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James Bond, that connoisseur of lovely women, shaken vodka martinis, and classy casino games, doesn’t play unfairly, but he certainly has the “Q gadgets” capable of doing so. Imagine wearing x-ray specs that allow you to see the cards behind your opponents’ covered hands; winning games would be a cinch.

Of course, this scenario is as Hollywood as it gets. Apart from loaded dice – which you’d be hard-pressed to slip into casinos anyway – all you can take with you in rounds of poker or roulette are your wits and the strength of your prayers to whichever deity you worship for luck.

Gaming establishments, however, don’t believe in not having control over the games they host. A Betfair Casino forum post talks about players needing to learn the essential knowledge of “understanding the overall action… before beginning to actually perform,” but this goes both ways. The house always wins, as the saying goes, and casinos make use of the following high tech tools to make sure that patrons are all playing fair and square:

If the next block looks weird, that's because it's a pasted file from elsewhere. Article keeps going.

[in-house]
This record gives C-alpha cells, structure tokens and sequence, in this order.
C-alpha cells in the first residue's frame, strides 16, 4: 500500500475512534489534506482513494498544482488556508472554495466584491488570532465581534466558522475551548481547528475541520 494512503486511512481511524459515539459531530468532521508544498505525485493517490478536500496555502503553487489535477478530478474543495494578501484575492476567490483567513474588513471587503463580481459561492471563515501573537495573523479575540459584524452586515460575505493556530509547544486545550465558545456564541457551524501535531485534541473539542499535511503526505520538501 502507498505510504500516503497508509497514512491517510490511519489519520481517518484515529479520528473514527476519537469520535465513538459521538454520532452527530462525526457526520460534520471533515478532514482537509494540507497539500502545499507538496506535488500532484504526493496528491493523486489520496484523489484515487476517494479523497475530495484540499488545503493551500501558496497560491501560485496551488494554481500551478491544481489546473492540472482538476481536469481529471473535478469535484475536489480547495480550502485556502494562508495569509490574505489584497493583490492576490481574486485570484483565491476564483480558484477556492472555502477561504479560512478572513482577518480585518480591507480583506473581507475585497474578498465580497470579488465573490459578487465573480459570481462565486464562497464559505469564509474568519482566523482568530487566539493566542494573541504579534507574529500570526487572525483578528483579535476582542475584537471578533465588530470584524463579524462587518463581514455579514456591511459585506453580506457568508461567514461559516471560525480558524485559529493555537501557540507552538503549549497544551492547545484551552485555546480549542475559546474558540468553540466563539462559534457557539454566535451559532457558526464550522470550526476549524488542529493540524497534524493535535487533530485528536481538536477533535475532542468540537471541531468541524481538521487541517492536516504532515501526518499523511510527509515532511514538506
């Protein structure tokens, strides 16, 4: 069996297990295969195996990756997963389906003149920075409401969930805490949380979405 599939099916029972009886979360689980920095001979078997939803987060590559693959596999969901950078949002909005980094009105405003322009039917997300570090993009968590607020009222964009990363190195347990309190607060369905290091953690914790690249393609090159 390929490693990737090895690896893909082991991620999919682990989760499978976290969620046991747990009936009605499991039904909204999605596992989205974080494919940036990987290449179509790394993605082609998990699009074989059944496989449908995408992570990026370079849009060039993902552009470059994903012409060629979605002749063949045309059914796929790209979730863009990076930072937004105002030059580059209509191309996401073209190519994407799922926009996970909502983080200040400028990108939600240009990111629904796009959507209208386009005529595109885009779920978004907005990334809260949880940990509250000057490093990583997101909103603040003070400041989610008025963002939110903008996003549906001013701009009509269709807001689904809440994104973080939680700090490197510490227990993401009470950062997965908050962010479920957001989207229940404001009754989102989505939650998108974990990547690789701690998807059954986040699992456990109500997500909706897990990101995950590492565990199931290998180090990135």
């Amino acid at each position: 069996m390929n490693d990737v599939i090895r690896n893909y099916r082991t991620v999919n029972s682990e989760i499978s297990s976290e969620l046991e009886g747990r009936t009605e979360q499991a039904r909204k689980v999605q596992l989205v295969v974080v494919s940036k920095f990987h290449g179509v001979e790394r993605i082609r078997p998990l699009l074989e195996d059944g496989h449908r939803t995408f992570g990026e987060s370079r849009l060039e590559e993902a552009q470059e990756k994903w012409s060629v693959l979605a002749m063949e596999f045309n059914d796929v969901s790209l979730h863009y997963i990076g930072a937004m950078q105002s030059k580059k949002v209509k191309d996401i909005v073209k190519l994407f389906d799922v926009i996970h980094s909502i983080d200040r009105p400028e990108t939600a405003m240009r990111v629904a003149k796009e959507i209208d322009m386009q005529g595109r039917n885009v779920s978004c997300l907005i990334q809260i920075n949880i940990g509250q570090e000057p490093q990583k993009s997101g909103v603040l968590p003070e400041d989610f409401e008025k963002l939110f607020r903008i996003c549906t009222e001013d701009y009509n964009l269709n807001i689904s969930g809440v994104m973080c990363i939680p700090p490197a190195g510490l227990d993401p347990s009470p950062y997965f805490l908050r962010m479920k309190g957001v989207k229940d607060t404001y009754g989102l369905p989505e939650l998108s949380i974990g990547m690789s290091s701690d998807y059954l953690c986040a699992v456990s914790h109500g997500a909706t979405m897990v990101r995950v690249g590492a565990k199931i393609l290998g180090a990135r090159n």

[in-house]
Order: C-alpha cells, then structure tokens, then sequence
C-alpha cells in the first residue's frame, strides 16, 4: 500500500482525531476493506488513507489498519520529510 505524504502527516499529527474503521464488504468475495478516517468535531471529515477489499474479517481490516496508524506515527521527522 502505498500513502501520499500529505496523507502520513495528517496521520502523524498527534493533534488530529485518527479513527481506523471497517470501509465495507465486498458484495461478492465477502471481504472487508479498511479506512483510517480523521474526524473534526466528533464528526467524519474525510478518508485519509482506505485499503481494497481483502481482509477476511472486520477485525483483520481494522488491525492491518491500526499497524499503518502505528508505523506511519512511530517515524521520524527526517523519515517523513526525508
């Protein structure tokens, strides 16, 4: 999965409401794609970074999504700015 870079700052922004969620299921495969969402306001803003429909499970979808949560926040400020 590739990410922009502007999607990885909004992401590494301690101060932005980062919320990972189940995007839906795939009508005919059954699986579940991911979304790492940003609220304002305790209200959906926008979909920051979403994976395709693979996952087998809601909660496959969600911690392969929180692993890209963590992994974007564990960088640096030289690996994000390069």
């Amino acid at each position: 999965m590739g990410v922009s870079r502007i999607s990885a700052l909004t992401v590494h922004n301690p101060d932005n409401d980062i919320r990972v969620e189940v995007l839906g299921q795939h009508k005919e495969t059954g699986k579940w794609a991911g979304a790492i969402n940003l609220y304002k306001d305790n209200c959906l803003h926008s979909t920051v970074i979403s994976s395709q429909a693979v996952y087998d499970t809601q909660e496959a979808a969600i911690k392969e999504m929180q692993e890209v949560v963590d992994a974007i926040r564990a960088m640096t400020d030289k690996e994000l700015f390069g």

1. CCTV
Right off the bat, casinos take note of all the customers who drive in using license plate readers. Using the many CCTV cameras, this program simply snaps a picture of each car’s plate and matches it to a database of known casino offenders. If a match is made, the player is denied entry right at the front gate.

2. Biometrics